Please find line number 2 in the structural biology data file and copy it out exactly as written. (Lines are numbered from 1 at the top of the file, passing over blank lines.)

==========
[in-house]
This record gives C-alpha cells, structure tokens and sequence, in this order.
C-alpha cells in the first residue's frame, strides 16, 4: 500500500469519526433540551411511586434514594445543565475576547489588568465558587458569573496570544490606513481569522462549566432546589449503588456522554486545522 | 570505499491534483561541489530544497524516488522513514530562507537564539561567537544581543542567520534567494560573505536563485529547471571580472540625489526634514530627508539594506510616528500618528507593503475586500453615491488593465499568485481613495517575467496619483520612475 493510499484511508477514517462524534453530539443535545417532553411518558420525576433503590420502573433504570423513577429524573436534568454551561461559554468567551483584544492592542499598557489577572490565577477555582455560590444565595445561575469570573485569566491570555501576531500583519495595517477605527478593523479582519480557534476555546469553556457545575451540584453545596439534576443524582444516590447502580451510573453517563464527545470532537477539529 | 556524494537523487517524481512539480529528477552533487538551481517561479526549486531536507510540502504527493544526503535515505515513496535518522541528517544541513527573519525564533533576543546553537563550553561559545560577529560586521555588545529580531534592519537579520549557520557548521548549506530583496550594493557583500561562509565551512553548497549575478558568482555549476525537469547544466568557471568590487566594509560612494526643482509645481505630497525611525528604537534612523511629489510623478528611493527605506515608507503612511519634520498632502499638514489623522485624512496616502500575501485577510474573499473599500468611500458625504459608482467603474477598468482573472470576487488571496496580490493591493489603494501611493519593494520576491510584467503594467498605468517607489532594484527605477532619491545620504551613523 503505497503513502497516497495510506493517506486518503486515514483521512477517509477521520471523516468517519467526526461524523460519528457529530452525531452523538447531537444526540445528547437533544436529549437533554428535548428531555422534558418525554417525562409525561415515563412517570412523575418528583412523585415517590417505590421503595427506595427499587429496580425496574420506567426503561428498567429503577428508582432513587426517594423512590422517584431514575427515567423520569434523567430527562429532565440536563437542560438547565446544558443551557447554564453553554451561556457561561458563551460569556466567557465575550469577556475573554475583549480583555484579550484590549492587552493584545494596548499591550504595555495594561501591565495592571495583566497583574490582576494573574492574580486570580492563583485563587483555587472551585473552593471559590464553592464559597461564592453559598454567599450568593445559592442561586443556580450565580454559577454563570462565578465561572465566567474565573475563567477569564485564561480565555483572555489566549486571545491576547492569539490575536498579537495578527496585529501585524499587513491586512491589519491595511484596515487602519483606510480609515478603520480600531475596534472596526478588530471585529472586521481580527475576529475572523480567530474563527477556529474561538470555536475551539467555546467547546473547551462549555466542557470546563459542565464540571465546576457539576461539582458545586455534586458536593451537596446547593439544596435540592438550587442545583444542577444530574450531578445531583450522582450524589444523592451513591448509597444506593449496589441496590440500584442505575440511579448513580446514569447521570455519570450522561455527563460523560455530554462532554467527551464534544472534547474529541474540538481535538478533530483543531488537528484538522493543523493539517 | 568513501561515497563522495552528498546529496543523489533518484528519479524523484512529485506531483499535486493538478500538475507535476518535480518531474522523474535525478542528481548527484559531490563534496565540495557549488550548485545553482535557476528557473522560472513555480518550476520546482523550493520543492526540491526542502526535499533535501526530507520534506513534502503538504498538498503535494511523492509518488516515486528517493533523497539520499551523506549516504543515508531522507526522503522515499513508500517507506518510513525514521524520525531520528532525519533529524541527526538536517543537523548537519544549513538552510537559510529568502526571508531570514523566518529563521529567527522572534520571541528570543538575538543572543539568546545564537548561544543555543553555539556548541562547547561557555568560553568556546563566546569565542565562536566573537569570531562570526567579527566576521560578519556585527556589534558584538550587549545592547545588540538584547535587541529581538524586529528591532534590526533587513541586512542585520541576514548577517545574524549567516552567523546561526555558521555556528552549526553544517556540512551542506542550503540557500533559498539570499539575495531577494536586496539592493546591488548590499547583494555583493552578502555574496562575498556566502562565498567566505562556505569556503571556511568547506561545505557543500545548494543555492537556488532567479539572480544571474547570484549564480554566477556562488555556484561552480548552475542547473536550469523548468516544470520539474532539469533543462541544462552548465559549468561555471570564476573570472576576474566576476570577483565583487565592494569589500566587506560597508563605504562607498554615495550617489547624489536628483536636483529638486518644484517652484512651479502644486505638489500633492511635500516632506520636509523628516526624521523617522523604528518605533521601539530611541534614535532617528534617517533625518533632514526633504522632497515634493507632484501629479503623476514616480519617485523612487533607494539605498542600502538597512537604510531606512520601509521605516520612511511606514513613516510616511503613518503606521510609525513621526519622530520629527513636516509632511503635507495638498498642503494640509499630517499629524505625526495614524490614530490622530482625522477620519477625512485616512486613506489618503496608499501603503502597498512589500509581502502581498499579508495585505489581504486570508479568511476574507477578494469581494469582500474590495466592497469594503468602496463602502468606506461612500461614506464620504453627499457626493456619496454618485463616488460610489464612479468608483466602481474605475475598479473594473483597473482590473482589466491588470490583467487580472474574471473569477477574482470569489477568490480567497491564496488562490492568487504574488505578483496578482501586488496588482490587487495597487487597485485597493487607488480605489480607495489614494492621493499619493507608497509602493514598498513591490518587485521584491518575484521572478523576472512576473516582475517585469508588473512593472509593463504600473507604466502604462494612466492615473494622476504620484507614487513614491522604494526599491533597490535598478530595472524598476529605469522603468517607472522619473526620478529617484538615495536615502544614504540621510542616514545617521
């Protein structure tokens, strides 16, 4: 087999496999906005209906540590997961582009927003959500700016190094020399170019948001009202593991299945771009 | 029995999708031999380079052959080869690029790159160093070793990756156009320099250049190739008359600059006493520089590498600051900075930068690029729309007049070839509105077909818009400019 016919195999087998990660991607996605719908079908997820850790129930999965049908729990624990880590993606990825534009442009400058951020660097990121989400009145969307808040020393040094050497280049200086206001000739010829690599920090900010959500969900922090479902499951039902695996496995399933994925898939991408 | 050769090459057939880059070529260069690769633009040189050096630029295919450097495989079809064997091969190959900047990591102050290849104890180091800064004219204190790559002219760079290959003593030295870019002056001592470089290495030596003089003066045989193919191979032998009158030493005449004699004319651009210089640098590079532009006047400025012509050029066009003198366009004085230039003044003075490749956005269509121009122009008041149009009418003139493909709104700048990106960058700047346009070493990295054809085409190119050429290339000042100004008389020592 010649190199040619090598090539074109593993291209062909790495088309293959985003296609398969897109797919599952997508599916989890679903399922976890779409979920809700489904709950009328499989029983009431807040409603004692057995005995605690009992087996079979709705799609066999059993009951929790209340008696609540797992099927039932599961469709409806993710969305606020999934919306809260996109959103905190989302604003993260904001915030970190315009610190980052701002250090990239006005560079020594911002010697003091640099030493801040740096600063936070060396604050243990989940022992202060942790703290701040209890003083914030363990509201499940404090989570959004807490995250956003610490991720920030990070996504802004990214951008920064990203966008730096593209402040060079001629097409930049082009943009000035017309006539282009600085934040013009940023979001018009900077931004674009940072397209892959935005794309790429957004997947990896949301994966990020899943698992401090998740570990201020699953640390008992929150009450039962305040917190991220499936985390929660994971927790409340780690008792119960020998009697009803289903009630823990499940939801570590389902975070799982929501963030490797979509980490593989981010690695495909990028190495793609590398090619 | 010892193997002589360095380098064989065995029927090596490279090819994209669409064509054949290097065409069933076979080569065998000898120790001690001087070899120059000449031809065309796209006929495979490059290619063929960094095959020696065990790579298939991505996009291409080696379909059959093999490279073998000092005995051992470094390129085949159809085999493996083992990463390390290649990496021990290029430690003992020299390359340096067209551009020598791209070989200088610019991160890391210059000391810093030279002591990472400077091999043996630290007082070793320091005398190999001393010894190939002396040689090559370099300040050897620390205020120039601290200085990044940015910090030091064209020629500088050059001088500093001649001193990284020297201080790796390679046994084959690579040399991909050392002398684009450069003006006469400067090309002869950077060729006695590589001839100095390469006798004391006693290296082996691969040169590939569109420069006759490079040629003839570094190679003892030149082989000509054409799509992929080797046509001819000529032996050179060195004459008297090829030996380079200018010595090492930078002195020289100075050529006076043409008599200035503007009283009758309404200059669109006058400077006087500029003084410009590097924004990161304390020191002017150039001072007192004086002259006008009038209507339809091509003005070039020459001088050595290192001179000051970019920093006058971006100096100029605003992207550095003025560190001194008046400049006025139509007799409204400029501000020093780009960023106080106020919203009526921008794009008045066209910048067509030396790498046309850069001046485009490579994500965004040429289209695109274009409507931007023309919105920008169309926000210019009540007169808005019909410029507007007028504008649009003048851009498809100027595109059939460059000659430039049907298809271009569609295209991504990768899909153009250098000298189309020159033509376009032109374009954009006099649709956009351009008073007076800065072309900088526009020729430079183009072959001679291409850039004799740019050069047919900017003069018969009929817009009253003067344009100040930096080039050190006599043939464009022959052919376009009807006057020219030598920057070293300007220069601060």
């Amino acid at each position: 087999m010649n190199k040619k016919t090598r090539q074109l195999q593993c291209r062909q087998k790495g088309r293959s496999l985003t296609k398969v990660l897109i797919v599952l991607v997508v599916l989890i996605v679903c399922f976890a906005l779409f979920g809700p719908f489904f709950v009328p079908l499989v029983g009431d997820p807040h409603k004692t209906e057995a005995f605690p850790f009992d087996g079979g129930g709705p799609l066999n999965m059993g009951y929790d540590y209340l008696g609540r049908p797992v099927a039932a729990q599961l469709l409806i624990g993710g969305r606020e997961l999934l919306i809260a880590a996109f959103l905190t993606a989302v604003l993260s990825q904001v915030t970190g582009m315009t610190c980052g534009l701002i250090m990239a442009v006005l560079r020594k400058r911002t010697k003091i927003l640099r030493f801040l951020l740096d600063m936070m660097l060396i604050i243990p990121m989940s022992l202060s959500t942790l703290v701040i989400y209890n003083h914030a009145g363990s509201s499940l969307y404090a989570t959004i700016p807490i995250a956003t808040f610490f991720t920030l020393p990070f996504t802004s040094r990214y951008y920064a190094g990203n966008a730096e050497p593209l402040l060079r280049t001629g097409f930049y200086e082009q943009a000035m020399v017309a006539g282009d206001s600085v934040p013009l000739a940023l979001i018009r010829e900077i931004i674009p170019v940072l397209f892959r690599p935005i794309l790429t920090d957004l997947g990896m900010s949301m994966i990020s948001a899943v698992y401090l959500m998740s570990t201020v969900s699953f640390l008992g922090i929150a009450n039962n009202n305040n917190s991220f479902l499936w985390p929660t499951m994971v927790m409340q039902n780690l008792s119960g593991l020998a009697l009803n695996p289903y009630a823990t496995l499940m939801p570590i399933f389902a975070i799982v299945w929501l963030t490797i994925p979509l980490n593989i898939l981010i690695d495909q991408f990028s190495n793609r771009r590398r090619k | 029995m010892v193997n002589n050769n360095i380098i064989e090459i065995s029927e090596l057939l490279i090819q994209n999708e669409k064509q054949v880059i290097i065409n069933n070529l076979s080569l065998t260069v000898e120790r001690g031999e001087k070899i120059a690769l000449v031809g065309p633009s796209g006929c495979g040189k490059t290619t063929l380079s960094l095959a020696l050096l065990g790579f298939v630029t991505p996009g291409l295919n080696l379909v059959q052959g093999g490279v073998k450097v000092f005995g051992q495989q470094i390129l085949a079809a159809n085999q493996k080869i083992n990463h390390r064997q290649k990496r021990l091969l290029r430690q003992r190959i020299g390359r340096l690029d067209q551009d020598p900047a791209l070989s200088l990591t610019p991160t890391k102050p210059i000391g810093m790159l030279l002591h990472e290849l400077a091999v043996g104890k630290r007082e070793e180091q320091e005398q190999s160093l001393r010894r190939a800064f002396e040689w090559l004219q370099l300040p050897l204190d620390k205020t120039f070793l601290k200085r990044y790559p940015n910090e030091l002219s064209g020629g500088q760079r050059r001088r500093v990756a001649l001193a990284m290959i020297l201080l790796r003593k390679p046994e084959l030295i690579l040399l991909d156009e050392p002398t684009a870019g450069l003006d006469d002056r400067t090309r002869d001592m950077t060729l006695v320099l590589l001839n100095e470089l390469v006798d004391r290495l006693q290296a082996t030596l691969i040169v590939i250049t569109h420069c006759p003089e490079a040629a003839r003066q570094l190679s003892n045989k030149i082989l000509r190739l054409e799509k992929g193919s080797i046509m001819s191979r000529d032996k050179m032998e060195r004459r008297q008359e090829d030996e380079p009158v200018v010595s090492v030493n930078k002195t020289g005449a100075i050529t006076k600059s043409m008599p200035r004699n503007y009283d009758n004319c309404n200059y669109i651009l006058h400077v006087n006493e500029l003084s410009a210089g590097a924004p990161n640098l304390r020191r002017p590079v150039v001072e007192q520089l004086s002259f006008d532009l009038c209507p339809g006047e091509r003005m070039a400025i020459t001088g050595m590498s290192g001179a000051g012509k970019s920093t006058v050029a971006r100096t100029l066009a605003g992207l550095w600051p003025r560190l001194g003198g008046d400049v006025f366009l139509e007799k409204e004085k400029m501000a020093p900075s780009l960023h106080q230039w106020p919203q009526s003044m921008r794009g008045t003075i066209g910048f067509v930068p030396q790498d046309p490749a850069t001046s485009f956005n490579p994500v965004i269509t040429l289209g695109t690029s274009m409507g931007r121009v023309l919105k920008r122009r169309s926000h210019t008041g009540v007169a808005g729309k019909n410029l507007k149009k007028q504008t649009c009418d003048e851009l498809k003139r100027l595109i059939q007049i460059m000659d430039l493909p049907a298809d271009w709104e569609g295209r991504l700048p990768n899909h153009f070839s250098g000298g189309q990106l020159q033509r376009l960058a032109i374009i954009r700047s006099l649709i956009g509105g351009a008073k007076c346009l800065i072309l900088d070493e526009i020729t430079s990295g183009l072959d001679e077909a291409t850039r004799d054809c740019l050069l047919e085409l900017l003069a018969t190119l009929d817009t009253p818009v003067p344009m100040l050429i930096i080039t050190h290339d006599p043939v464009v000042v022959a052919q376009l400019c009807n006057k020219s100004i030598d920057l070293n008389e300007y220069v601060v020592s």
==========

This record gives C-alpha cells, structure tokens and sequence, in this order.